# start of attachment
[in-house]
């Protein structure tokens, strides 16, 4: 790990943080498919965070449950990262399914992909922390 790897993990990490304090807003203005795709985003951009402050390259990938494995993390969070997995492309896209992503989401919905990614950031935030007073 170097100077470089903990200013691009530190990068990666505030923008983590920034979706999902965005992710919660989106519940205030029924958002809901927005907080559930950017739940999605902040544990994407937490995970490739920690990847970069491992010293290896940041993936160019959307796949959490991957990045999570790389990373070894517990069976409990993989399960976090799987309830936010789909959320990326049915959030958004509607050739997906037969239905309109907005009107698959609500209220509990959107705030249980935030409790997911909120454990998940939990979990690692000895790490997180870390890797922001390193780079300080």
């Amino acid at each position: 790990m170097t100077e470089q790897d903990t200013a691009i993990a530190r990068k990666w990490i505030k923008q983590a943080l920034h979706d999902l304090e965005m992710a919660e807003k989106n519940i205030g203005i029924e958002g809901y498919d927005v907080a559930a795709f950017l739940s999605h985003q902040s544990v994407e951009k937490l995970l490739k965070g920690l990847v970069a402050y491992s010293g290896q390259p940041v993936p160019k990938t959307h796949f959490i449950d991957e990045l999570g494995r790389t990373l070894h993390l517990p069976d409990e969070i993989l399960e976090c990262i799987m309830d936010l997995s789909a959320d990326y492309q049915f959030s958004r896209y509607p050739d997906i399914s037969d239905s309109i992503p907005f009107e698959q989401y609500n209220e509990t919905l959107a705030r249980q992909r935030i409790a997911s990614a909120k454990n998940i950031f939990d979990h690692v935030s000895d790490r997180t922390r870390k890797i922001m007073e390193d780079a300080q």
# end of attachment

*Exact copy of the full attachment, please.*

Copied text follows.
[in-house]
């Protein structure tokens, strides 16, 4: 790990943080498919965070449950990262399914992909922390 790897993990990490304090807003203005795709985003951009402050390259990938494995993390969070997995492309896209992503989401919905990614950031935030007073 170097100077470089903990200013691009530190990068990666505030923008983590920034979706999902965005992710919660989106519940205030029924958002809901927005907080559930950017739940999605902040544990994407937490995970490739920690990847970069491992010293290896940041993936160019959307796949959490991957990045999570790389990373070894517990069976409990993989399960976090799987309830936010789909959320990326049915959030958004509607050739997906037969239905309109907005009107698959609500209220509990959107705030249980935030409790997911909120454990998940939990979990690692000895790490997180870390890797922001390193780079300080």
């Amino acid at each position: 790990m170097t100077e470089q790897d903990t200013a691009i993990a530190r990068k990666w990490i505030k923008q983590a943080l920034h979706d999902l304090e965005m992710a919660e807003k989106n519940i205030g203005i029924e958002g809901y498919d927005v907080a559930a795709f950017l739940s999605h985003q902040s544990v994407e951009k937490l995970l490739k965070g920690l990847v970069a402050y491992s010293g290896q390259p940041v993936p160019k990938t959307h796949f959490i449950d991957e990045l999570g494995r790389t990373l070894h993390l517990p069976d409990e969070i993989l399960e976090c990262i799987m309830d936010l997995s789909a959320d990326y492309q049915f959030s958004r896209y509607p050739d997906i399914s037969d239905s309109i992503p907005f009107e698959q989401y609500n209220e509990t919905l959107a705030r249980q992909r935030i409790a997911s990614a909120k454990n998940i950031f939990d979990h690692v935030s000895d790490r997180t922390r870390k890797i922001m007073e390193d780079a300080q």